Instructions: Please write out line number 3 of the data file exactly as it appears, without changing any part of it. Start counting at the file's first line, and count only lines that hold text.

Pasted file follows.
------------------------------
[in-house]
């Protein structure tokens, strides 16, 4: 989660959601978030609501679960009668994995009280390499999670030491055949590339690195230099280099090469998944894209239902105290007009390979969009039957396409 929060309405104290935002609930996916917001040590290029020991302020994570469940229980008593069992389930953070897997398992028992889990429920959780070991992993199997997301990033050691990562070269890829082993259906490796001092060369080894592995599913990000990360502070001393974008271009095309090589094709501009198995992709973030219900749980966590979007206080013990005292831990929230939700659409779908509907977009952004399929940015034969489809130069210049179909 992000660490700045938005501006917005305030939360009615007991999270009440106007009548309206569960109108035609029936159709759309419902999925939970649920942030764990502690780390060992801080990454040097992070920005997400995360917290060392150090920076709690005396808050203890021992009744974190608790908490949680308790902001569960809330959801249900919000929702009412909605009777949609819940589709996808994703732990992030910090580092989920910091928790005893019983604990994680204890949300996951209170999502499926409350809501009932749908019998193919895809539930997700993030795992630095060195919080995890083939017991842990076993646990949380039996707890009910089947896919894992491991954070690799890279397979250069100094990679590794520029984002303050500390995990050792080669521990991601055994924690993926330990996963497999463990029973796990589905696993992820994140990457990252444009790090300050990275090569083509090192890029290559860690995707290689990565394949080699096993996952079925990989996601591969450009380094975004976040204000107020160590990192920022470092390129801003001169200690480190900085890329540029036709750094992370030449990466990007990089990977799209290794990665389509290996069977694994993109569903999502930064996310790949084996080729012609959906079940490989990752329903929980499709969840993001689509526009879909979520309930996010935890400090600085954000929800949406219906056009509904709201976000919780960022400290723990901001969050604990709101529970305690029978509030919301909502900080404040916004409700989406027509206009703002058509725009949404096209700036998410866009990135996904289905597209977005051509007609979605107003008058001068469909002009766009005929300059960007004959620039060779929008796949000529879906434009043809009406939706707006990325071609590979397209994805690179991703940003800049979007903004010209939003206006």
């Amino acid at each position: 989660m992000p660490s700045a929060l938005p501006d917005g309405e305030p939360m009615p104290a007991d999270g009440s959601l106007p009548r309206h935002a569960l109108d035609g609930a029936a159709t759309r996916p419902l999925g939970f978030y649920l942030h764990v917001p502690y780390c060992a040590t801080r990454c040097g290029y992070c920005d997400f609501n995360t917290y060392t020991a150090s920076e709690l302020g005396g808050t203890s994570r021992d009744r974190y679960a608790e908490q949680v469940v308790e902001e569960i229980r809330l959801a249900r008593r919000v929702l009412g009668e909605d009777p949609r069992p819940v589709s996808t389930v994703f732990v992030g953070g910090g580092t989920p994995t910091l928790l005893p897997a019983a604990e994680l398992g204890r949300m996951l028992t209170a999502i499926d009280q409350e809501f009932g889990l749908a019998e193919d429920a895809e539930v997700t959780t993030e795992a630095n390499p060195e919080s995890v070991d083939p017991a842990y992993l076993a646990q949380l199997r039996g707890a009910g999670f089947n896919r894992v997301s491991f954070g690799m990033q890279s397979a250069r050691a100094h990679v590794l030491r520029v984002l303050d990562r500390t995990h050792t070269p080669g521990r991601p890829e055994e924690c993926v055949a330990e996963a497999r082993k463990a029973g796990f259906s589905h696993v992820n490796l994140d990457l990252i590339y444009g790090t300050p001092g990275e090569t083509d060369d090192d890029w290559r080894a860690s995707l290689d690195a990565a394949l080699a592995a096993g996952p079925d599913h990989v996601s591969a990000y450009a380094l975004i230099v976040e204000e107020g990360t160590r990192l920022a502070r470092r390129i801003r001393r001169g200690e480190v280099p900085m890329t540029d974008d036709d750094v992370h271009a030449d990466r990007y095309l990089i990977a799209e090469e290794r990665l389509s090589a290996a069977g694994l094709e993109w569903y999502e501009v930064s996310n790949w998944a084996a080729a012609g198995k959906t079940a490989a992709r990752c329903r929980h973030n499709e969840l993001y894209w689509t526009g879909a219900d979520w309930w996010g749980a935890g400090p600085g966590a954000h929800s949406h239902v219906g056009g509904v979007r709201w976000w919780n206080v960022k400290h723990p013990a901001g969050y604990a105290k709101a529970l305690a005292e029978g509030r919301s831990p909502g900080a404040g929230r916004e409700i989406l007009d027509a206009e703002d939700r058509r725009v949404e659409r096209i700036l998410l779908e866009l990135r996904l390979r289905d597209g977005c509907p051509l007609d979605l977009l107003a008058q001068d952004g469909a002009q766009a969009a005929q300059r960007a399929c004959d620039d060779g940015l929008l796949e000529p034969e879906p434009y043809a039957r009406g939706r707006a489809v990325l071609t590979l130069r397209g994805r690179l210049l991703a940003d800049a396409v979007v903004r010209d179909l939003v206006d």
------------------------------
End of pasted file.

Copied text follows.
């Amino acid at each position: 989660m992000p660490s700045a929060l938005p501006d917005g309405e305030p939360m009615p104290a007991d999270g009440s959601l106007p009548r309206h935002a569960l109108d035609g609930a029936a159709t759309r996916p419902l999925g939970f978030y649920l942030h764990v917001p502690y780390c060992a040590t801080r990454c040097g290029y992070c920005d997400f609501n995360t917290y060392t020991a150090s920076e709690l302020g005396g808050t203890s994570r021992d009744r974190y679960a608790e908490q949680v469940v308790e902001e569960i229980r809330l959801a249900r008593r919000v929702l009412g009668e909605d009777p949609r069992p819940v589709s996808t389930v994703f732990v992030g953070g910090g580092t989920p994995t910091l928790l005893p897997a019983a604990e994680l398992g204890r949300m996951l028992t209170a999502i499926d009280q409350e809501f009932g889990l749908a019998e193919d429920a895809e539930v997700t959780t993030e795992a630095n390499p060195e919080s995890v070991d083939p017991a842990y992993l076993a646990q949380l199997r039996g707890a009910g999670f089947n896919r894992v997301s491991f954070g690799m990033q890279s397979a250069r050691a100094h990679v590794l030491r520029v984002l303050d990562r500390t995990h050792t070269p080669g521990r991601p890829e055994e924690c993926v055949a330990e996963a497999r082993k463990a029973g796990f259906s589905h696993v992820n490796l994140d990457l990252i590339y444009g790090t300050p001092g990275e090569t083509d060369d090192d890029w290559r080894a860690s995707l290689d690195a990565a394949l080699a592995a096993g996952p079925d599913h990989v996601s591969a990000y450009a380094l975004i230099v976040e204000e107020g990360t160590r990192l920022a502070r470092r390129i801003r001393r001169g200690e480190v280099p900085m890329t540029d974008d036709d750094v992370h271009a030449d990466r990007y095309l990089i990977a799209e090469e290794r990665l389509s090589a290996a069977g694994l094709e993109w569903y999502e501009v930064s996310n790949w998944a084996a080729a012609g198995k959906t079940a490989a992709r990752c329903r929980h973030n499709e969840l993001y894209w689509t526009g879909a219900d979520w309930w996010g749980a935890g400090p600085g966590a954000h929800s949406h239902v219906g056009g509904v979007r709201w976000w919780n206080v960022k400290h723990p013990a901001g969050y604990a105290k709101a529970l305690a005292e029978g509030r919301s831990p909502g900080a404040g929230r916004e409700i989406l007009d027509a206009e703002d939700r058509r725009v949404e659409r096209i700036l998410l779908e866009l990135r996904l390979r289905d597209g977005c509907p051509l007609d979605l977009l107003a008058q001068d952004g469909a002009q766009a969009a005929q300059r960007a399929c004959d620039d060779g940015l929008l796949e000529p034969e879906p434009y043809a039957r009406g939706r707006a489809v990325l071609t590979l130069r397209g994805r690179l210049l991703a940003d800049a396409v979007v903004r010209d179909l939003v206006d």